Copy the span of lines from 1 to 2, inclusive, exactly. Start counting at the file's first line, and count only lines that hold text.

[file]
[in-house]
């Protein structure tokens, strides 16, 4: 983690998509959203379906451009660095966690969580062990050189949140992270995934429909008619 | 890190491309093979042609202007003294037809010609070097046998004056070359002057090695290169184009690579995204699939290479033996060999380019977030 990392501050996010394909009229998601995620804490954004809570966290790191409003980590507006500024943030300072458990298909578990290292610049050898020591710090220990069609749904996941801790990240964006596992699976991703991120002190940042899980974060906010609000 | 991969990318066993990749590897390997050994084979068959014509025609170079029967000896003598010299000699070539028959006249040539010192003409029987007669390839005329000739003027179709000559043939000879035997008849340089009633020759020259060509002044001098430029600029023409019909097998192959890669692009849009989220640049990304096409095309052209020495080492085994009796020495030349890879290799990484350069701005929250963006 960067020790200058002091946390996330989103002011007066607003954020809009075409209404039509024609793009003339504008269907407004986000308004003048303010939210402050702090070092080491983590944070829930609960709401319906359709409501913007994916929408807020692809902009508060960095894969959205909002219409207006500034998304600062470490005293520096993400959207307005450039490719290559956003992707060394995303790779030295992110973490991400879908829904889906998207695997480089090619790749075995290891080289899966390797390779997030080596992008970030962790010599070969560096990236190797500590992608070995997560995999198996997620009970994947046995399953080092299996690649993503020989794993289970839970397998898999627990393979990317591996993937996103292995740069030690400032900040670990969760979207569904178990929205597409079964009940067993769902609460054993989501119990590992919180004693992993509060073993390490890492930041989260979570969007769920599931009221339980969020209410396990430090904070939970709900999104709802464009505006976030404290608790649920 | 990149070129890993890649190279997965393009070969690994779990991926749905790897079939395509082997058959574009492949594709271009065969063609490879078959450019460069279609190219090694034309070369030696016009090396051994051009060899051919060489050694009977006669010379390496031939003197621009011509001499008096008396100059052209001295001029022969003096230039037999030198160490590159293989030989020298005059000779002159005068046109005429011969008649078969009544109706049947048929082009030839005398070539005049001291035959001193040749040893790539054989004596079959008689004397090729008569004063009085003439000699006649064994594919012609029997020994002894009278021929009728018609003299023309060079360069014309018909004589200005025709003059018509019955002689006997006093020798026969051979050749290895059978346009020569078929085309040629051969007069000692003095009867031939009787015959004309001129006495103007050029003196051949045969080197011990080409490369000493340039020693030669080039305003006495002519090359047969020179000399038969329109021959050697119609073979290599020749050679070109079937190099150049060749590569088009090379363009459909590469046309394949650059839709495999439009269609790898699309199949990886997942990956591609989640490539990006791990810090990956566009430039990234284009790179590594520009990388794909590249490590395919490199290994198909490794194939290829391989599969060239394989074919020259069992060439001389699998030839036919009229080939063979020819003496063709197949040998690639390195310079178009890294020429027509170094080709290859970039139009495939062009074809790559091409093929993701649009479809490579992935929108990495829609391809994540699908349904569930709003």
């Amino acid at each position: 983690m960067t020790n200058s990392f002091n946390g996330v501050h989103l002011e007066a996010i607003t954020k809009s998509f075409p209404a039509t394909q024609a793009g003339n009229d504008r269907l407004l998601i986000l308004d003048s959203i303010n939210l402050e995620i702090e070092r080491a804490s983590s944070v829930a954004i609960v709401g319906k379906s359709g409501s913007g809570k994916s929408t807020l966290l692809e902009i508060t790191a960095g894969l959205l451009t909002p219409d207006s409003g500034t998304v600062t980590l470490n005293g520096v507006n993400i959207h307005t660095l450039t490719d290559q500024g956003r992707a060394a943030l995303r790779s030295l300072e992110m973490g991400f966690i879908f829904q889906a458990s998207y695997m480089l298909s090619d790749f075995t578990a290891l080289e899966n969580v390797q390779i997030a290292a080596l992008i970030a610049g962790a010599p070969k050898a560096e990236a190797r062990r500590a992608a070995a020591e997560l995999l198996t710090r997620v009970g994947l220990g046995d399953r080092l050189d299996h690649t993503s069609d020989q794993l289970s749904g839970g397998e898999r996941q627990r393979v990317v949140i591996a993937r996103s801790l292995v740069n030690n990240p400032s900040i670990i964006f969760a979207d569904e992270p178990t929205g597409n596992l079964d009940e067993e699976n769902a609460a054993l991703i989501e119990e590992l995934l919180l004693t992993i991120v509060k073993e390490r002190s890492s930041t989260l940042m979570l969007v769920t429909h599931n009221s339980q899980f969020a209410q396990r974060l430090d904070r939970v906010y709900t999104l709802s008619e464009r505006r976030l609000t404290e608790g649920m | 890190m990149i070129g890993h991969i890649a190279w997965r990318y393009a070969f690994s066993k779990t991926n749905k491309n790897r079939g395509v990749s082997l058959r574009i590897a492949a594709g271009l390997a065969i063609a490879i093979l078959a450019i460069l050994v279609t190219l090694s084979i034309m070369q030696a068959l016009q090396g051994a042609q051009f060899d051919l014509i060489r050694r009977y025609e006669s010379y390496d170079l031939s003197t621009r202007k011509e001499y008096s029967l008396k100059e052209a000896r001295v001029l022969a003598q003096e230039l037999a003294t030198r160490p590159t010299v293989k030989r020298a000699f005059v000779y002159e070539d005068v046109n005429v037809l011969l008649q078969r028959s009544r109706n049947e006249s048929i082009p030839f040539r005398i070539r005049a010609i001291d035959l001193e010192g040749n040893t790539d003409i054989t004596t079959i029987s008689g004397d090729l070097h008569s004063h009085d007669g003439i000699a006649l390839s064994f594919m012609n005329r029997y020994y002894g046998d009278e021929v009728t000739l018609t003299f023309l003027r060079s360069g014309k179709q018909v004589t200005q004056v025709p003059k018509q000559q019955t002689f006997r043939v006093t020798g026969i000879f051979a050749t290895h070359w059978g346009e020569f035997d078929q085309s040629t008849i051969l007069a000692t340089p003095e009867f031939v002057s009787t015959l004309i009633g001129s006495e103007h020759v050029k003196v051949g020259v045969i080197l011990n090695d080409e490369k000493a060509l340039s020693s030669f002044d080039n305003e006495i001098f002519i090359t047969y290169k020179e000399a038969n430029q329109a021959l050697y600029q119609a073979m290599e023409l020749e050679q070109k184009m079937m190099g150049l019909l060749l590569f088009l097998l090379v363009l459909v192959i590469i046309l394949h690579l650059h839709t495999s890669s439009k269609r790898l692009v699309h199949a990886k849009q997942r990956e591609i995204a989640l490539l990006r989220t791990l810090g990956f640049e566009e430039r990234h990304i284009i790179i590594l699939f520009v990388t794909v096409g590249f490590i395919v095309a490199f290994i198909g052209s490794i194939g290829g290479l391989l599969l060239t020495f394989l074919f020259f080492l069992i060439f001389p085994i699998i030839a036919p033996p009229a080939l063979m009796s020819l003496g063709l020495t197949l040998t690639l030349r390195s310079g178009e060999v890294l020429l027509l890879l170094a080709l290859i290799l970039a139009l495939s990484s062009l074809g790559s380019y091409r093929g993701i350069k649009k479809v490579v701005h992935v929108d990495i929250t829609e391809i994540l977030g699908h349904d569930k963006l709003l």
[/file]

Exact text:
[in-house]
């Protein structure tokens, strides 16, 4: 983690998509959203379906451009660095966690969580062990050189949140992270995934429909008619 | 890190491309093979042609202007003294037809010609070097046998004056070359002057090695290169184009690579995204699939290479033996060999380019977030 990392501050996010394909009229998601995620804490954004809570966290790191409003980590507006500024943030300072458990298909578990290292610049050898020591710090220990069609749904996941801790990240964006596992699976991703991120002190940042899980974060906010609000 | 991969990318066993990749590897390997050994084979068959014509025609170079029967000896003598010299000699070539028959006249040539010192003409029987007669390839005329000739003027179709000559043939000879035997008849340089009633020759020259060509002044001098430029600029023409019909097998192959890669692009849009989220640049990304096409095309052209020495080492085994009796020495030349890879290799990484350069701005929250963006 960067020790200058002091946390996330989103002011007066607003954020809009075409209404039509024609793009003339504008269907407004986000308004003048303010939210402050702090070092080491983590944070829930609960709401319906359709409501913007994916929408807020692809902009508060960095894969959205909002219409207006500034998304600062470490005293520096993400959207307005450039490719290559956003992707060394995303790779030295992110973490991400879908829904889906998207695997480089090619790749075995290891080289899966390797390779997030080596992008970030962790010599070969560096990236190797500590992608070995997560995999198996997620009970994947046995399953080092299996690649993503020989794993289970839970397998898999627990393979990317591996993937996103292995740069030690400032900040670990969760979207569904178990929205597409079964009940067993769902609460054993989501119990590992919180004693992993509060073993390490890492930041989260979570969007769920599931009221339980969020209410396990430090904070939970709900999104709802464009505006976030404290608790649920 | 990149070129890993890649190279997965393009070969690994779990991926749905790897079939395509082997058959574009492949594709271009065969063609490879078959450019460069279609190219090694034309070369030696016009090396051994051009060899051919060489050694009977006669010379390496031939003197621009011509001499008096008396100059052209001295001029022969003096230039037999030198160490590159293989030989020298005059000779002159005068046109005429011969008649078969009544109706049947048929082009030839005398070539005049001291035959001193040749040893790539054989004596079959008689004397090729008569004063009085003439000699006649064994594919012609029997020994002894009278021929009728018609003299023309060079360069014309018909004589200005025709003059018509019955002689006997006093020798026969051979050749290895059978346009020569078929085309040629051969007069000692003095009867031939009787015959004309001129006495103007050029003196051949045969080197011990080409490369000493340039020693030669080039305003006495002519090359047969020179000399038969329109021959050697119609073979290599020749050679070109079937190099150049060749590569088009090379363009459909590469046309394949650059839709495999439009269609790898699309199949990886997942990956591609989640490539990006791990810090990956566009430039990234284009790179590594520009990388794909590249490590395919490199290994198909490794194939290829391989599969060239394989074919020259069992060439001389699998030839036919009229080939063979020819003496063709197949040998690639390195310079178009890294020429027509170094080709290859970039139009495939062009074809790559091409093929993701649009479809490579992935929108990495829609391809994540699908349904569930709003």